China smacks 48 officials, including ex-FDA official, in Changsheng vaccine scandal

China’s anticorruption authorities have punished 48 officials found responsible for the Changchun Changsheng Life Sciences vaccine scandal that provoked public outrage last summer.

Wu Zhen, former deputy director of the old China FDA, was handed over to prosecutors after an investigation found probable duty-related crimes, the Central Commission for Discipline Inspection said Saturday. The vaccine scandal erupted last July when Changsheng, one of the largest Chinese vaccine makers, was accused of faking data on its rabies vaccine.

Though the government announced the allegations against Wu along with disciplinary action against other officials involved in the vaccine scandal, Wu apparently faces accusations beyond vaccines. The agency said Wu abused his power during his time at the drug watchdog, “severely jeopardizing the state’s supervision over drugs.” Wu is also accused of nepotism and taking bribes, among others.

Wu was among six so-called central government-supervised officials who were sacked or asked to resign after the vaccine scandal emerged. Those include former FDA chief Bi Jingquan, who resigned last August from his new post as deputy director of the State Administration for Market Regulation, a newly formed agency that comprises the National Medical Product Administration and other functions.

Altogether, 42 other lower-level government officials—all of whom had worked with the drug agency, in Jilin Province, Changchun municipal government, or Changchun high-tech industries development area—were also punished.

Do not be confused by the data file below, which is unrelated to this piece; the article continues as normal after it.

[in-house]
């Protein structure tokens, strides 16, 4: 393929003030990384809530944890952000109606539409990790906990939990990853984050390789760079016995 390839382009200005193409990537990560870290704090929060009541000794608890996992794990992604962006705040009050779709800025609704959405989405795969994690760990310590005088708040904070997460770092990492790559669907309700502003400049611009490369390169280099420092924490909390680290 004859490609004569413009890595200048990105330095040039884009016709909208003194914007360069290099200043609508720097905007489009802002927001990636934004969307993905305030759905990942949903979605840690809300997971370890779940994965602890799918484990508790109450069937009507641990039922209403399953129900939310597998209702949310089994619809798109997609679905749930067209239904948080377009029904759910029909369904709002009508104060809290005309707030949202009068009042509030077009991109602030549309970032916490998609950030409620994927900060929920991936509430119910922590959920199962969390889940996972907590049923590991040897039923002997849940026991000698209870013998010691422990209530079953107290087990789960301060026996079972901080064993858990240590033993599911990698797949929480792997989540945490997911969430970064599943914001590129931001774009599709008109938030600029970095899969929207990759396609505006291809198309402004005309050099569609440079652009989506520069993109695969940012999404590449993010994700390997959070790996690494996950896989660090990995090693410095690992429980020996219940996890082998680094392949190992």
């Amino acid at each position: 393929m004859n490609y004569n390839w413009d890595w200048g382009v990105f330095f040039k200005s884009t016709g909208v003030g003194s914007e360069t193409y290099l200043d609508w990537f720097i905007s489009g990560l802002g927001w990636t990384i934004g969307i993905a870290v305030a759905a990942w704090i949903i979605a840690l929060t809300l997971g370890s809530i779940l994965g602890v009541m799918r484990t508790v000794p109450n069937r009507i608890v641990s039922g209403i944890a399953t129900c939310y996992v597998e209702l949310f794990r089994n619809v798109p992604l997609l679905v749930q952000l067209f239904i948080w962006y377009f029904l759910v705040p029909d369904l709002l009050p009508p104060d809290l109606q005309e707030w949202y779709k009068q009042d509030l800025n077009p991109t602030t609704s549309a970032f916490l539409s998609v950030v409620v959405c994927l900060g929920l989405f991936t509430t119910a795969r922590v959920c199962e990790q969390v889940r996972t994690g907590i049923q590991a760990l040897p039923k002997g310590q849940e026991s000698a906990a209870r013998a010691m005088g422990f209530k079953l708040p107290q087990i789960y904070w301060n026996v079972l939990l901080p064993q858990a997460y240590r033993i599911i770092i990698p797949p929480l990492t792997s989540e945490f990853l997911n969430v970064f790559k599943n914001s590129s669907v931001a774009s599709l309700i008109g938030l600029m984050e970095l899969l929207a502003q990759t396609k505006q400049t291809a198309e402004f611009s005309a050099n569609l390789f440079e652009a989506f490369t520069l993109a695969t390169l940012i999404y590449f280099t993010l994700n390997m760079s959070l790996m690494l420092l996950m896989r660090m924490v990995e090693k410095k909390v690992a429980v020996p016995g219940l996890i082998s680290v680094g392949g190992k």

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The Changchun-based vaccines maker not only fabricated records related to its rabies vaccine but previously offered substandard DPT vaccines to children under the country’s national immunization program, officials have said. The case immediately triggered a public outcry, as Chinese citizens shocked by Changsheng’s practices and frustrated by the government’s failure to catch the problem earlier took to social media to express their concerns.

Since the scandal flared up, Changsheng has been fined $1.3 billion. It’s in the process of delisting from Shenzhen Stock Exchange, and its chairwoman and 14 other executives have been arrested.

The official punishments come on the heels of two new vaccine-related scandals in China. In one case, 145 children in an eastern Chinese city were found to have received expired oral polio vaccine from a health center. In another case that emerged last week, a clinic in the northern city of Shijiazhuang was found to have deliberately given 29 children Sanofi’s Hib vaccine when the parents had actually asked and paid for the more expensive five-in-one vaccine Pentaxim.